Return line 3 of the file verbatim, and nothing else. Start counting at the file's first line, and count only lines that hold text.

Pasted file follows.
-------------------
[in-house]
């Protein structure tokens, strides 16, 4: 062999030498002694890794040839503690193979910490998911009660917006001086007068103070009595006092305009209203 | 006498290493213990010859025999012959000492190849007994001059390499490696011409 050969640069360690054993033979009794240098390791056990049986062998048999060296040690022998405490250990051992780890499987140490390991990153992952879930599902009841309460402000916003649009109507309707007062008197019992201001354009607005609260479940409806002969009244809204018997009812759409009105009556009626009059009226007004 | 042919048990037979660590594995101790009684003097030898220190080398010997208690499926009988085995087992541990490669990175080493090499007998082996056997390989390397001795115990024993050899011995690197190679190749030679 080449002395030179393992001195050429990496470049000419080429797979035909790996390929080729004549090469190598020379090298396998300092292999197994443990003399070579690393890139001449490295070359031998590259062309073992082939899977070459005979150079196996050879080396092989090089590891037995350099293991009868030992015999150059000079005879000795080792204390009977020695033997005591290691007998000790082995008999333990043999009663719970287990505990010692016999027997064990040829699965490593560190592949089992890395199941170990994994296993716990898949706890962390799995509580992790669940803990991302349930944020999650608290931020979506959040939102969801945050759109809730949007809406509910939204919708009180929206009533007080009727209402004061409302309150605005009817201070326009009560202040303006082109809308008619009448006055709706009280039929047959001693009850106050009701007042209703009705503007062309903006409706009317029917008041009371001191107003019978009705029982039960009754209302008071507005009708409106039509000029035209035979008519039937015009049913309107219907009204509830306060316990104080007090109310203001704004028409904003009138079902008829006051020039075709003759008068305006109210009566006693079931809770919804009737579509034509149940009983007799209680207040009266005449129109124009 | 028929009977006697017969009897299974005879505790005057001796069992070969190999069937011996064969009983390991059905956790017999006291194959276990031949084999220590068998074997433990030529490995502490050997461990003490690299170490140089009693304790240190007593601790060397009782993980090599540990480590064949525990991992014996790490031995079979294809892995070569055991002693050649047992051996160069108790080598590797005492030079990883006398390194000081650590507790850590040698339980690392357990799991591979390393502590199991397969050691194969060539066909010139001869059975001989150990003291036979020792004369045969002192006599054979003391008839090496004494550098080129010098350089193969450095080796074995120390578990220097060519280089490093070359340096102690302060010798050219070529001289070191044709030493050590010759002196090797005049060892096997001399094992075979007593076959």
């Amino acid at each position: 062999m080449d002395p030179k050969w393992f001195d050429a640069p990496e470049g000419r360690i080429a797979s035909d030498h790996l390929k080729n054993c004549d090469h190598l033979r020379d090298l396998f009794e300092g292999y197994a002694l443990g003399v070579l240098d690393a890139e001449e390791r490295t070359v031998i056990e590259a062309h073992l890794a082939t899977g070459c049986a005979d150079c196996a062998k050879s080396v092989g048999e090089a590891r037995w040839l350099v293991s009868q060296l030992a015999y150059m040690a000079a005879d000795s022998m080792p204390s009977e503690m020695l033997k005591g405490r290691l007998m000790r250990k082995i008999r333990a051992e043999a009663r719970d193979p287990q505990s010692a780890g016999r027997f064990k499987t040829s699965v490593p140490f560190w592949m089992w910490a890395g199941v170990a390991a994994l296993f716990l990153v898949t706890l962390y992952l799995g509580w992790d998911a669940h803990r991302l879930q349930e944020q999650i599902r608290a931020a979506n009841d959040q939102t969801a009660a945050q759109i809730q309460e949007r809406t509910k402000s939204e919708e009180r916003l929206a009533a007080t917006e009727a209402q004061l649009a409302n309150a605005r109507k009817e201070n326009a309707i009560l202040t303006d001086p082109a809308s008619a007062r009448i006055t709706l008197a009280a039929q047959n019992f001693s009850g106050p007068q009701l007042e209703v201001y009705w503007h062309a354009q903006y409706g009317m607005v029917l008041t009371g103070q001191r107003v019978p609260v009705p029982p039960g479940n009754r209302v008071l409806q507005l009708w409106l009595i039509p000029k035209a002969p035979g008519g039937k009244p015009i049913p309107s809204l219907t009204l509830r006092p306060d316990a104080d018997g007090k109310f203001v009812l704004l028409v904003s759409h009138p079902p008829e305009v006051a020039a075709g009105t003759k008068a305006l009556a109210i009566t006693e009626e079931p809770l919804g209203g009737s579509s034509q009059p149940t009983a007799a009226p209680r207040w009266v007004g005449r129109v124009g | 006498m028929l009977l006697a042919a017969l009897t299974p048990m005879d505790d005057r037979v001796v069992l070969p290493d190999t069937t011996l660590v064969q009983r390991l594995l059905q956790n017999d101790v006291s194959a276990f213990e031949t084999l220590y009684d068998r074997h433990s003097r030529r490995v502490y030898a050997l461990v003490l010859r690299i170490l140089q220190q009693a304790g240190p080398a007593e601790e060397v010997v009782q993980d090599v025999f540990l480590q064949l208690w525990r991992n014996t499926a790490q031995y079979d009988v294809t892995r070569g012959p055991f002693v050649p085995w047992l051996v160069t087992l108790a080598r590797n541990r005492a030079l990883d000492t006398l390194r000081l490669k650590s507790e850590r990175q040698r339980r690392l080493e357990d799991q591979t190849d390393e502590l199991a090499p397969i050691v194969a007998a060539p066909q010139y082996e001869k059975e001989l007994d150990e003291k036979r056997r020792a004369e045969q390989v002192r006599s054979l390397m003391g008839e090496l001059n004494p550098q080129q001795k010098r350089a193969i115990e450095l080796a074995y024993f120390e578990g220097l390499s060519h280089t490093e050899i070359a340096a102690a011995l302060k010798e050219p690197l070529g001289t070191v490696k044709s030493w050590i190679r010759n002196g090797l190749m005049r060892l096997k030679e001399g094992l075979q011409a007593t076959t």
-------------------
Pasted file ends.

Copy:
């Amino acid at each position: 062999m080449d002395p030179k050969w393992f001195d050429a640069p990496e470049g000419r360690i080429a797979s035909d030498h790996l390929k080729n054993c004549d090469h190598l033979r020379d090298l396998f009794e300092g292999y197994a002694l443990g003399v070579l240098d690393a890139e001449e390791r490295t070359v031998i056990e590259a062309h073992l890794a082939t899977g070459c049986a005979d150079c196996a062998k050879s080396v092989g048999e090089a590891r037995w040839l350099v293991s009868q060296l030992a015999y150059m040690a000079a005879d000795s022998m080792p204390s009977e503690m020695l033997k005591g405490r290691l007998m000790r250990k082995i008999r333990a051992e043999a009663r719970d193979p287990q505990s010692a780890g016999r027997f064990k499987t040829s699965v490593p140490f560190w592949m089992w910490a890395g199941v170990a390991a994994l296993f716990l990153v898949t706890l962390y992952l799995g509580w992790d998911a669940h803990r991302l879930q349930e944020q999650i599902r608290a931020a979506n009841d959040q939102t969801a009660a945050q759109i809730q309460e949007r809406t509910k402000s939204e919708e009180r916003l929206a009533a007080t917006e009727a209402q004061l649009a409302n309150a605005r109507k009817e201070n326009a309707i009560l202040t303006d001086p082109a809308s008619a007062r009448i006055t709706l008197a009280a039929q047959n019992f001693s009850g106050p007068q009701l007042e209703v201001y009705w503007h062309a354009q903006y409706g009317m607005v029917l008041t009371g103070q001191r107003v019978p609260v009705p029982p039960g479940n009754r209302v008071l409806q507005l009708w409106l009595i039509p000029k035209a002969p035979g008519g039937k009244p015009i049913p309107s809204l219907t009204l509830r006092p306060d316990a104080d018997g007090k109310f203001v009812l704004l028409v904003s759409h009138p079902p008829e305009v006051a020039a075709g009105t003759k008068a305006l009556a109210i009566t006693e009626e079931p809770l919804g209203g009737s579509s034509q009059p149940t009983a007799a009226p209680r207040w009266v007004g005449r129109v124009g | 006498m028929l009977l006697a042919a017969l009897t299974p048990m005879d505790d005057r037979v001796v069992l070969p290493d190999t069937t011996l660590v064969q009983r390991l594995l059905q956790n017999d101790v006291s194959a276990f213990e031949t084999l220590y009684d068998r074997h433990s003097r030529r490995v502490y030898a050997l461990v003490l010859r690299i170490l140089q220190q009693a304790g240190p080398a007593e601790e060397v010997v009782q993980d090599v025999f540990l480590q064949l208690w525990r991992n014996t499926a790490q031995y079979d009988v294809t892995r070569g012959p055991f002693v050649p085995w047992l051996v160069t087992l108790a080598r590797n541990r005492a030079l990883d000492t006398l390194r000081l490669k650590s507790e850590r990175q040698r339980r690392l080493e357990d799991q591979t190849d390393e502590l199991a090499p397969i050691v194969a007998a060539p066909q010139y082996e001869k059975e001989l007994d150990e003291k036979r056997r020792a004369e045969q390989v002192r006599s054979l390397m003391g008839e090496l001059n004494p550098q080129q001795k010098r350089a193969i115990e450095l080796a074995y024993f120390e578990g220097l390499s060519h280089t490093e050899i070359a340096a102690a011995l302060k010798e050219p690197l070529g001289t070191v490696k044709s030493w050590i190679r010759n002196g090797l190749m005049r060892l096997k030679e001399g094992l075979q011409a007593t076959t």